The Expert: Nolan Wright, Co-founder and CTO of Appcelerator
The Answer: There are a few common mistakes I’ve seen when companies first start to go mobile. The first is porting existing web applications to mobile mostly “as-is.” The typical result is a terrible user experience and little-to-no adoption. Another common mistake is when companies build apps without analytics built-in. This basically equates to making an investment without the ability to measure return on investment and overall success. Also, analytics are crucial when it comes to making improvements in subsequent app releases.

I’ve also seen companies attempt to use a single design for all form factors (web, smartphone and tablet). While there are times where this may work fine, a better approach is to think about the right design for the target device and the likely use cases for that device. Similarly, allowing sentiments like “HTML5 is good enough” to drive technology decisions leads to expensive mistakes. While there is a time and place for HTML5, the phrase “good enough” should rarely, if ever, be applied to user experience.

The Expert: Kabir Barday, Product Management Leader for Airwatch
The Answer: Many start with too broad a scope. Our customers who start with narrow scope (but a broad vision) tend to have wins up front that can continue to fuel the growth of the mobile program. Customers who start with iOS devices as first scope do well due to the consistent nature of the platform. From there expanding to a certain Android type—such as Android for Work enabled devices only, or a certain OEM such as Samsung also do well.

Another common problem is when customers build the wrong type of apps. Customers who focus on building single-purpose apps that are targeted at workers who are frequently in the field or on the road tend to have the most success. Building all-in-one apps, with broad use cases, or attempting to mobilize a process for a user who is traditionally already at a desk do not tend to work and can be expensive mistakes in app development.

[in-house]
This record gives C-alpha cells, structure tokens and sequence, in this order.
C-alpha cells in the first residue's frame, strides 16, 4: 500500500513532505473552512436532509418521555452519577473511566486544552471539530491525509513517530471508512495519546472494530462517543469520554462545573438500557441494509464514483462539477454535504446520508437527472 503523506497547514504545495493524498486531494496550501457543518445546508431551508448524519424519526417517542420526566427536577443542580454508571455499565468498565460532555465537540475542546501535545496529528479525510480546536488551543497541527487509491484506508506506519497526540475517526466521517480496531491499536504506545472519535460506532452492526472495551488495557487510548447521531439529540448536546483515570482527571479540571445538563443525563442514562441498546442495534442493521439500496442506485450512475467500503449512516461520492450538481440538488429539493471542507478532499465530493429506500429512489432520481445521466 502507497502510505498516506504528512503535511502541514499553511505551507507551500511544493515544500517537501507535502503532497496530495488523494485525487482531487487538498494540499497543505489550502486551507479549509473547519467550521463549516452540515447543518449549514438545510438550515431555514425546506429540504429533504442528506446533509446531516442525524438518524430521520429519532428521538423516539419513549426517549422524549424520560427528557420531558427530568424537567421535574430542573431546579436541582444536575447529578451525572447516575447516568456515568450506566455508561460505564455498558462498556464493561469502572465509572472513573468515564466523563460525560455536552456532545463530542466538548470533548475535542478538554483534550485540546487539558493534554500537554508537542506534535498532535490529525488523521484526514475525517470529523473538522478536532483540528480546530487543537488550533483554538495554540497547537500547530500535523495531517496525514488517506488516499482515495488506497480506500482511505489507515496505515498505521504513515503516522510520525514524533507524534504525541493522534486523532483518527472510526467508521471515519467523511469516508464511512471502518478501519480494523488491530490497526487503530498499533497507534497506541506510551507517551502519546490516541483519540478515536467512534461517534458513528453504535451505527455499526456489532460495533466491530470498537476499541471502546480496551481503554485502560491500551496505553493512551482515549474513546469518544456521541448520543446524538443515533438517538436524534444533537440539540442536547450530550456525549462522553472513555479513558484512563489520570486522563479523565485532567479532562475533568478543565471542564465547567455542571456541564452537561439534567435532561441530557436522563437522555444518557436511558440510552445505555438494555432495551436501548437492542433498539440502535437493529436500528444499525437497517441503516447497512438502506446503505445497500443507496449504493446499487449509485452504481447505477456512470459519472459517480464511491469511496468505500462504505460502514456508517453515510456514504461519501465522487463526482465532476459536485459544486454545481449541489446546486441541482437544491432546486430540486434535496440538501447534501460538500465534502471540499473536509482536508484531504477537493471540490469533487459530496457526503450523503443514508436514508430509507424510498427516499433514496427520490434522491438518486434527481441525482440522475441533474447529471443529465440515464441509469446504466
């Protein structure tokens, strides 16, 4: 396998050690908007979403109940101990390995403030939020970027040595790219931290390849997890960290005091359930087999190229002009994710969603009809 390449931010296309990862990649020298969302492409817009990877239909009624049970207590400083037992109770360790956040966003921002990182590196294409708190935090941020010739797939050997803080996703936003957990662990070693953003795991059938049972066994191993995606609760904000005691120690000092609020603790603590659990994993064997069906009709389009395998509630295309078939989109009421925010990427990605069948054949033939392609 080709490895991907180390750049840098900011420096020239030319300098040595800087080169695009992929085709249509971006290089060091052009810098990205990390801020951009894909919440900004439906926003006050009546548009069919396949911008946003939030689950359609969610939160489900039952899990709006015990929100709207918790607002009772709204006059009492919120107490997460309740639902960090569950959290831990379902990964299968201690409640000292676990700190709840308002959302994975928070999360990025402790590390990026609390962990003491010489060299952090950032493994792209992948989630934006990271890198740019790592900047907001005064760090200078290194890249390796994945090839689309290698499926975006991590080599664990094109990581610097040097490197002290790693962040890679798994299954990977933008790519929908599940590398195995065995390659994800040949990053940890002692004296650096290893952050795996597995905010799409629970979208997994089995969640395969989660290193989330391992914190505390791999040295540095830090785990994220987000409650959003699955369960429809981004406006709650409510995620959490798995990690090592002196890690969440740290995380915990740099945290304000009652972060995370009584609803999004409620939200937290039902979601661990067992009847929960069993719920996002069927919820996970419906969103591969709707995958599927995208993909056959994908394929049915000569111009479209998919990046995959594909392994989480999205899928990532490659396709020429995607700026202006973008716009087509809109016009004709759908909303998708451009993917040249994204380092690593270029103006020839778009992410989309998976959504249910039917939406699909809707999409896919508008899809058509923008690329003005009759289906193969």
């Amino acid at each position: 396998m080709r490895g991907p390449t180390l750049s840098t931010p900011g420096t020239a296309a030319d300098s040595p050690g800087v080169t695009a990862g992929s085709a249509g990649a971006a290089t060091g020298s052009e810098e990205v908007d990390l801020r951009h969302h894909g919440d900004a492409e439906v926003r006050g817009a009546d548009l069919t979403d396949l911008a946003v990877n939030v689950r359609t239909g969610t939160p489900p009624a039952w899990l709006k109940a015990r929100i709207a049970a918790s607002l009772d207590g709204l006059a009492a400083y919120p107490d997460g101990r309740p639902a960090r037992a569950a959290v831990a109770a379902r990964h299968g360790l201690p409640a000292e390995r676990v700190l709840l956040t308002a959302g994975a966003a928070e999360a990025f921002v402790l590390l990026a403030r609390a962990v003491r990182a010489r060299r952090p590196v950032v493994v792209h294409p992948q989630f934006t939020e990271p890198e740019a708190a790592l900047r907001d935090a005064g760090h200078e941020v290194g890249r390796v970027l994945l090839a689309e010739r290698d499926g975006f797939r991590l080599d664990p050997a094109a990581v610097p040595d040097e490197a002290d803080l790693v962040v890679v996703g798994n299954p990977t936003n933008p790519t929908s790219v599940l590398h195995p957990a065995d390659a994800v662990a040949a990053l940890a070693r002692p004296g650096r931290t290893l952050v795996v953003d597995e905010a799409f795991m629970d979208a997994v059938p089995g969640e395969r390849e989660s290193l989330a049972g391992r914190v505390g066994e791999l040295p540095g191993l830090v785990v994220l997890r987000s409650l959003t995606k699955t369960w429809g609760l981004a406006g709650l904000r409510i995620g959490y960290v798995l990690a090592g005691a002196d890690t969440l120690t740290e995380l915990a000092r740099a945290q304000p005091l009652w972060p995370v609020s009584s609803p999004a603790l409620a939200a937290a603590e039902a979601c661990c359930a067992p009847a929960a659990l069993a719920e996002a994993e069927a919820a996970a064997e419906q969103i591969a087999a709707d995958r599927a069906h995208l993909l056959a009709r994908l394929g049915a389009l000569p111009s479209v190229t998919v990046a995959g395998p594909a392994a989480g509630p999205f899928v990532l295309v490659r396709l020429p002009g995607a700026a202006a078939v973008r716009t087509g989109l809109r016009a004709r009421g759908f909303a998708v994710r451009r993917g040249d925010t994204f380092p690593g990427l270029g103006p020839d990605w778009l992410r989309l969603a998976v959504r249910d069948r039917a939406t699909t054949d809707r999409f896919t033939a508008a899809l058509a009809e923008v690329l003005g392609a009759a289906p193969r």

The Expert: Andreas Constantinou, Founder and CEO of VisionMobile
The Answer: Most companies think of mobile as a channel, much like a web on steroids. Yet mobile is about consumer behavior. How you consume content changes dramatically. For example, mobile game developers use the term “Starbucks factor” to describe how a mobile game should be designed to provide a complete and engaging experience in under 2 minutes, the time it takes for the average barista to serve you. Mobile is also about new business models. Turning your users into co-creators that can adapt, customise and extend your product beyond its original design intent.

A company that reacts to a competitor’s app will most often make the expensive mistake of competing on app features. Fewer companies understand that designing a mobile app is a cross-organizational process and requires integration with your corporate IT assets. Even fewer companies are able to use mobile apps to create a sustainable competitive advantage by turning their users into co-creators. It’s an expensive learning process.

What mistakes have you witnessed as companies try to go mobile? Any lessons learned? Tell us in the comments or on Twitter: @appcelerator